The Leaders’ Perspectives on Letting Elizabeth May Debate

Now, about the televised debates. The record seems to be that Harper, Layton, and Duceppe didn’t want May in the debates but Dion did. How does this fit a superficial conventional view? Wouldn’t you think it’d be Harper that wanted May in the debates but not Dion? After all, shouldn’t the Conservatives feel that the Greens are competition for the same voters that would otherwise likely consider the Liberals (or NDP)? Shouldn’t Dion be worried about that, especially when polls show the Liberals currently chasing the Conservatives? One might think Harper worries about the environmental pounding he’ll get from all the other candidates… which he more or less admits, claiming that it’s unfair to have two parties debating on the same platform (I paraphrase his stance on the Liberals and Greens). But that doesn’t explain Dion and Layton’s positions.

Layton brought scorn on himself with his position against having May in the debates. It felt uncharacteristic and contrary to the spirit NDP supporters usually express [Update 10 Aug. Layton and Harper changed their stances, so May will debate]. And Dion’s positive support of May debating–if he was really worried about the Greens getting voters that might otherwise vote Liberal, you’d expect him to have a different position. No. Dion seems to want to help, in an indirect way, the Green party gain popularity. I think his strategy almost requires that the Greens get a few seats and if they get them at the expense of the NDP or if the Greens got prior Liberal voters that Liberals cannot woo back, so much the better.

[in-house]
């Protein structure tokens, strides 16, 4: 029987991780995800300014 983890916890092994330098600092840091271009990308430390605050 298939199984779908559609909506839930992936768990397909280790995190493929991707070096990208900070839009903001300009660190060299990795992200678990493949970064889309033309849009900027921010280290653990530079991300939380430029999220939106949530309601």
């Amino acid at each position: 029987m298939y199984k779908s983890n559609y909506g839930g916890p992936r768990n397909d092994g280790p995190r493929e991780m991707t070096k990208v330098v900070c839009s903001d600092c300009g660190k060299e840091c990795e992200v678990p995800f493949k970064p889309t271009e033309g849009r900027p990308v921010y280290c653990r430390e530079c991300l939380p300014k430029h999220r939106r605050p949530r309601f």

It fits well with the Dion/May riding deal that I mentioned at the beginning of this post. Dion helps May win her riding in exchange for what? What could the Liberals get from key Green wins? A coalition.

Voter Intentions (Polls) Have Shown, throughout the Run of this Government, a Sort of Political Stasis

Polls have indicated over the period of this Conservative minority government that an election will result in little difference in the distribution of MPs. The Conservatives remain in minority territory. Harper was essentially forced to call an election, cutting his losses before his opportunities (with the economy and scandals) worsened. He did this very publicly under the flimsy auspice of a dysfunctional parliament.